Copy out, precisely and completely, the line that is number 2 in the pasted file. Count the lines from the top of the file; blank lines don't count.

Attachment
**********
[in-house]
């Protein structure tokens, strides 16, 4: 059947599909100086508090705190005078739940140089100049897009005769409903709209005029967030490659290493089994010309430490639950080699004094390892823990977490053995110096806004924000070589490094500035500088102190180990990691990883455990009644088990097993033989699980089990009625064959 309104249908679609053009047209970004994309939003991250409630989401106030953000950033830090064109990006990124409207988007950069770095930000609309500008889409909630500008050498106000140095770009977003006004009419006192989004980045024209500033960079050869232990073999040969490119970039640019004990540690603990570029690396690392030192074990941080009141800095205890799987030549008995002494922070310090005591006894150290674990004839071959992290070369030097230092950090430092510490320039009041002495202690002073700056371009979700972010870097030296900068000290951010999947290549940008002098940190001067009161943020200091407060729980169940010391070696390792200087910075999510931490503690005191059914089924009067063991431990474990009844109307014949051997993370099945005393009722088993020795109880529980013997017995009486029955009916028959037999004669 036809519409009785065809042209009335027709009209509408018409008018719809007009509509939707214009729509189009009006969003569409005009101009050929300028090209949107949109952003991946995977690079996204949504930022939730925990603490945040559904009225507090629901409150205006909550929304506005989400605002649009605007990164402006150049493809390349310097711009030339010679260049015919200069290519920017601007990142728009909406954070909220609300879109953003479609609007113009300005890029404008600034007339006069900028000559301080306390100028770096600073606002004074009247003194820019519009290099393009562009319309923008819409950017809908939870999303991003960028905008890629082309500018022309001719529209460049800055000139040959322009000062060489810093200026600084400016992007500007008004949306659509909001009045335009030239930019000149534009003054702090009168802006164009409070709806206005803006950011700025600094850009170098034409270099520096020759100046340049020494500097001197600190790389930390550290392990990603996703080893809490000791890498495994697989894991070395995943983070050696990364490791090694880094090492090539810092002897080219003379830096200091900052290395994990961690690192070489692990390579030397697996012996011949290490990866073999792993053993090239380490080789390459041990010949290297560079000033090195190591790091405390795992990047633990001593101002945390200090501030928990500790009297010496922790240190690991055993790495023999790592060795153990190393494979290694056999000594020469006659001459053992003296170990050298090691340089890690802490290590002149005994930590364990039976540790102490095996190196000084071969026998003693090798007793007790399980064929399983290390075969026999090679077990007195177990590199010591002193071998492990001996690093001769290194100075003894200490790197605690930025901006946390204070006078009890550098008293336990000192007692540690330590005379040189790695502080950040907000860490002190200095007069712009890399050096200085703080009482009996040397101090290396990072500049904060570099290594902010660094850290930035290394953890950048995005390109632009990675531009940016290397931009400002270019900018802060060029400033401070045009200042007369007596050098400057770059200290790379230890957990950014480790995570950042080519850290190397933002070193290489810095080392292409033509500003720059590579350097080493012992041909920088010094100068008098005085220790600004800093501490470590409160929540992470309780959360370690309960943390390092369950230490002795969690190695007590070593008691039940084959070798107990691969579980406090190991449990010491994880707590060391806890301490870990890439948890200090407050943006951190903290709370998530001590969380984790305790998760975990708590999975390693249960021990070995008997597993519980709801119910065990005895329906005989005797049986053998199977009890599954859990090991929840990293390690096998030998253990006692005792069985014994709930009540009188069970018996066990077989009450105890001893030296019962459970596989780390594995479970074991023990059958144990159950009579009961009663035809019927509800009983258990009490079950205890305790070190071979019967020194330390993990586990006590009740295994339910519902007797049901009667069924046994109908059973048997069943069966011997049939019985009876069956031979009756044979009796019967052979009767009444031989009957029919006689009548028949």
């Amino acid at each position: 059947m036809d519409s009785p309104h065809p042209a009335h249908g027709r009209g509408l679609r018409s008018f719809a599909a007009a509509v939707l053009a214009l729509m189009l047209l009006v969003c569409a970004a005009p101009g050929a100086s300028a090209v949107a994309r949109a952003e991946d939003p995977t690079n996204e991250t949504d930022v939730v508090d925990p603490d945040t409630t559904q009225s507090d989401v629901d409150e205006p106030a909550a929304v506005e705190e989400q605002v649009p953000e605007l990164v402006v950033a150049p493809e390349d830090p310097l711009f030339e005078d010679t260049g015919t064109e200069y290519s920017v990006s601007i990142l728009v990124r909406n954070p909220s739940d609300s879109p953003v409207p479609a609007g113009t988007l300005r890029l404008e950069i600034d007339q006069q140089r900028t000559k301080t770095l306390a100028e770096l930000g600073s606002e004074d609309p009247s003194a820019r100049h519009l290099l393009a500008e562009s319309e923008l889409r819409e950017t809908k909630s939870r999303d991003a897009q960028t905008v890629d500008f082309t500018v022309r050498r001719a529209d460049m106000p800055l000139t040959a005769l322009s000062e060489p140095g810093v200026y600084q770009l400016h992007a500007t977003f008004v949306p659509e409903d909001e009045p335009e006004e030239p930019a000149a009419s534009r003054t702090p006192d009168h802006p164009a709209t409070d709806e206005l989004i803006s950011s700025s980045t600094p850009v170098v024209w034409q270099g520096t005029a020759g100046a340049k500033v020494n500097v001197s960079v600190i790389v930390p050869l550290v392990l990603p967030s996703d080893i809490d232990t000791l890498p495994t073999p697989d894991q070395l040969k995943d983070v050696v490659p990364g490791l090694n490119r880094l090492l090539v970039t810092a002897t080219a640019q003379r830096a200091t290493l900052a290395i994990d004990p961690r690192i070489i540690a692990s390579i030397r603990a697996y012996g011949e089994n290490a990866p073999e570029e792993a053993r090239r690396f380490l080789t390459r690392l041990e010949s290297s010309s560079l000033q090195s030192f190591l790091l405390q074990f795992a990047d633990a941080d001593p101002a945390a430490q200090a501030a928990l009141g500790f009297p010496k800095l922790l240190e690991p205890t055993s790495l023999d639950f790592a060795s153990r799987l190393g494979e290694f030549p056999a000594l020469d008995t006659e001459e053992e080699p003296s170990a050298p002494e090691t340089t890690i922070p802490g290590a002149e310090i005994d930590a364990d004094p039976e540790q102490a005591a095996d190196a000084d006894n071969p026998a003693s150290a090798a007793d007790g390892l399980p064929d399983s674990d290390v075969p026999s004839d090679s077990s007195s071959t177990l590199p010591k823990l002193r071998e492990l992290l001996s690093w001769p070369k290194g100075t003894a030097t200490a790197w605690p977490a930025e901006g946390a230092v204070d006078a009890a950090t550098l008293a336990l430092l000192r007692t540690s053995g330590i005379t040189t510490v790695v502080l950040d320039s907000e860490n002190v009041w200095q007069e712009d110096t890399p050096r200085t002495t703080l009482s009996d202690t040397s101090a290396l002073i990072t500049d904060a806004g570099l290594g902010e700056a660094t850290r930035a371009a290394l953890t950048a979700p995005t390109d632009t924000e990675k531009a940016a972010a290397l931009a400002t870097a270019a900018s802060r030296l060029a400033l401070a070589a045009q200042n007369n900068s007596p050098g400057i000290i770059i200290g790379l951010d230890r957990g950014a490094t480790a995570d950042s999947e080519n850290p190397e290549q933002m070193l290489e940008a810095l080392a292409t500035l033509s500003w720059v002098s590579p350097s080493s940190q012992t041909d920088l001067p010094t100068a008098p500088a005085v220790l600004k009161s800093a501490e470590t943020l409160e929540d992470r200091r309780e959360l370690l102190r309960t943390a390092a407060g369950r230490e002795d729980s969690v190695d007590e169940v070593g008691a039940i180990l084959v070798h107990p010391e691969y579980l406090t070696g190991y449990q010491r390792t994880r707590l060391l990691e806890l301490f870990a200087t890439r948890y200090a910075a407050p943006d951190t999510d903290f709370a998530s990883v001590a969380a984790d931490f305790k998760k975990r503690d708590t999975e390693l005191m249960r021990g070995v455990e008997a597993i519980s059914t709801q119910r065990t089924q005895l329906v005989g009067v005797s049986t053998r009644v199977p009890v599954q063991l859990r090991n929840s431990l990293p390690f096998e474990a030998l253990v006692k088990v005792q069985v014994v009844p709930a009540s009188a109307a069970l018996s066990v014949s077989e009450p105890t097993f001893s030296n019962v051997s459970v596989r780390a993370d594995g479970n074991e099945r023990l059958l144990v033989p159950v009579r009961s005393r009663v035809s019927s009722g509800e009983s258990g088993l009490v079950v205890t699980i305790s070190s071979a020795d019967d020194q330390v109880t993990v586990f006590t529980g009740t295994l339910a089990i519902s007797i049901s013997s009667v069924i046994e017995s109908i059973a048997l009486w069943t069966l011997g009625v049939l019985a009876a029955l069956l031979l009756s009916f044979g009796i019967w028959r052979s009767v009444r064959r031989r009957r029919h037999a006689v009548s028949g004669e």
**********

């Protein structure tokens, strides 16, 4: 059947599909100086508090705190005078739940140089100049897009005769409903709209005029967030490659290493089994010309430490639950080699004094390892823990977490053995110096806004924000070589490094500035500088102190180990990691990883455990009644088990097993033989699980089990009625064959 309104249908679609053009047209970004994309939003991250409630989401106030953000950033830090064109990006990124409207988007950069770095930000609309500008889409909630500008050498106000140095770009977003006004009419006192989004980045024209500033960079050869232990073999040969490119970039640019004990540690603990570029690396690392030192074990941080009141800095205890799987030549008995002494922070310090005591006894150290674990004839071959992290070369030097230092950090430092510490320039009041002495202690002073700056371009979700972010870097030296900068000290951010999947290549940008002098940190001067009161943020200091407060729980169940010391070696390792200087910075999510931490503690005191059914089924009067063991431990474990009844109307014949051997993370099945005393009722088993020795109880529980013997017995009486029955009916028959037999004669 036809519409009785065809042209009335027709009209509408018409008018719809007009509509939707214009729509189009009006969003569409005009101009050929300028090209949107949109952003991946995977690079996204949504930022939730925990603490945040559904009225507090629901409150205006909550929304506005989400605002649009605007990164402006150049493809390349310097711009030339010679260049015919200069290519920017601007990142728009909406954070909220609300879109953003479609609007113009300005890029404008600034007339006069900028000559301080306390100028770096600073606002004074009247003194820019519009290099393009562009319309923008819409950017809908939870999303991003960028905008890629082309500018022309001719529209460049800055000139040959322009000062060489810093200026600084400016992007500007008004949306659509909001009045335009030239930019000149534009003054702090009168802006164009409070709806206005803006950011700025600094850009170098034409270099520096020759100046340049020494500097001197600190790389930390550290392990990603996703080893809490000791890498495994697989894991070395995943983070050696990364490791090694880094090492090539810092002897080219003379830096200091900052290395994990961690690192070489692990390579030397697996012996011949290490990866073999792993053993090239380490080789390459041990010949290297560079000033090195190591790091405390795992990047633990001593101002945390200090501030928990500790009297010496922790240190690991055993790495023999790592060795153990190393494979290694056999000594020469006659001459053992003296170990050298090691340089890690802490290590002149005994930590364990039976540790102490095996190196000084071969026998003693090798007793007790399980064929399983290390075969026999090679077990007195177990590199010591002193071998492990001996690093001769290194100075003894200490790197605690930025901006946390204070006078009890550098008293336990000192007692540690330590005379040189790695502080950040907000860490002190200095007069712009890399050096200085703080009482009996040397101090290396990072500049904060570099290594902010660094850290930035290394953890950048995005390109632009990675531009940016290397931009400002270019900018802060060029400033401070045009200042007369007596050098400057770059200290790379230890957990950014480790995570950042080519850290190397933002070193290489810095080392292409033509500003720059590579350097080493012992041909920088010094100068008098005085220790600004800093501490470590409160929540992470309780959360370690309960943390390092369950230490002795969690190695007590070593008691039940084959070798107990691969579980406090190991449990010491994880707590060391806890301490870990890439948890200090407050943006951190903290709370998530001590969380984790305790998760975990708590999975390693249960021990070995008997597993519980709801119910065990005895329906005989005797049986053998199977009890599954859990090991929840990293390690096998030998253990006692005792069985014994709930009540009188069970018996066990077989009450105890001893030296019962459970596989780390594995479970074991023990059958144990159950009579009961009663035809019927509800009983258990009490079950205890305790070190071979019967020194330390993990586990006590009740295994339910519902007797049901009667069924046994109908059973048997069943069966011997049939019985009876069956031979009756044979009796019967052979009767009444031989009957029919006689009548028949």